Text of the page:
Regulation of blood L-glutamate levels by stress as a possible brain defense mechanism Academic Article uri icon

abstract

  • Isoflurane-anesthetized rats submitted to a closed head injury (CHI) display a significant decrease of their blood glutamate levels. Having demonstrated that a decrease of blood L-glutamate (glutamate) causes an increase of the driving force for a spontaneous brain-to-blood glutamate efflux, and consequently affords brain neuroprotection, we investigated here the possible mechanisms which can affect blood glutamate levels. Reasoning that the spontaneous decrease of blood glutamate levels post CHI could be part of a stress response, we observed that the stress involved in tail artery catheterization under isoflurane anesthesia does not affect blood glutamate levels. Investigating in naïve rats the stress effectors, we found that corticotropin-releasing factor (CRF) significantly decreased blood glutamate levels. Pretreatment with antalarmine (a selective type-1 CRF receptor antagonist) occludes the CRF-mediated decrease in blood glutamate levels. In contrast, the adrenocorticotrophic hormone (ACTH) did not affect blood glutamate levels. Investigating the effectors of the sympathetic/adrenomedullary system, we observed that in naïve rats, adrenaline but not noradrenaline decreased blood glutamate levels. Confirming the role of adrenaline, propranolol pretreatment (a non-selective β-antagonist) prevented the spontaneous decrease of blood glutamate observed post CHI. On the strength of these results, we further observed that isoproterenol (a β1/2-selective adrenoreceptor agonist) produced a marked sustained decrease in blood glutamate levels. These results suggest that stress induces a decrease of blood glutamate levels partly via the activation of peripheral CRF receptors and the activation of the β-adrenoreceptors. We propose that this newly identified component of the stress response could be a peripherally mediated defense mechanism of the injured brain against the deleterious effects of excess glutamate.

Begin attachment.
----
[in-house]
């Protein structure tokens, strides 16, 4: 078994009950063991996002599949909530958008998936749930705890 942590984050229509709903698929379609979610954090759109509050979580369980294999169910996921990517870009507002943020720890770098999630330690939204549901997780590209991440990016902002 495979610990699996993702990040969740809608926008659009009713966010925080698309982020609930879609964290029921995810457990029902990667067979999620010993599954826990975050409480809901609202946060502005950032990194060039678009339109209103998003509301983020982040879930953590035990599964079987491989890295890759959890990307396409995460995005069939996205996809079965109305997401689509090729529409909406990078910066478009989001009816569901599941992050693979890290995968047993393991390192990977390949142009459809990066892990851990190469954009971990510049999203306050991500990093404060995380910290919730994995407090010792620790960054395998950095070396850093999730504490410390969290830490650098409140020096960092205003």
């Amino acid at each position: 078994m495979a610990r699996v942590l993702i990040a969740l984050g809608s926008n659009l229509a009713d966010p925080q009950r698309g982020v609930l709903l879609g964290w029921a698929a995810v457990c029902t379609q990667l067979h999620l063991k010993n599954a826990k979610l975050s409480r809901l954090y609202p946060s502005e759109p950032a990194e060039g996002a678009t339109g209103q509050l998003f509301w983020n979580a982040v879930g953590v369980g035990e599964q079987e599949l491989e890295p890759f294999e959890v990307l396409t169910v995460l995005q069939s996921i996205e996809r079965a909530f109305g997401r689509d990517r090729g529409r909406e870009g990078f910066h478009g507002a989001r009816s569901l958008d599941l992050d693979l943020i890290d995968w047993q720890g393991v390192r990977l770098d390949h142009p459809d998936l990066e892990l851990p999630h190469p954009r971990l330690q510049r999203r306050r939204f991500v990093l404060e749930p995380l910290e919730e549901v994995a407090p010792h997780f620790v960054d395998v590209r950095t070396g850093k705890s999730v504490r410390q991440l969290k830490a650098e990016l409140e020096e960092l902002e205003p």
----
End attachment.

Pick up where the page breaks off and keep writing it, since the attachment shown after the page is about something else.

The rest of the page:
publication date

  • January 1, 2010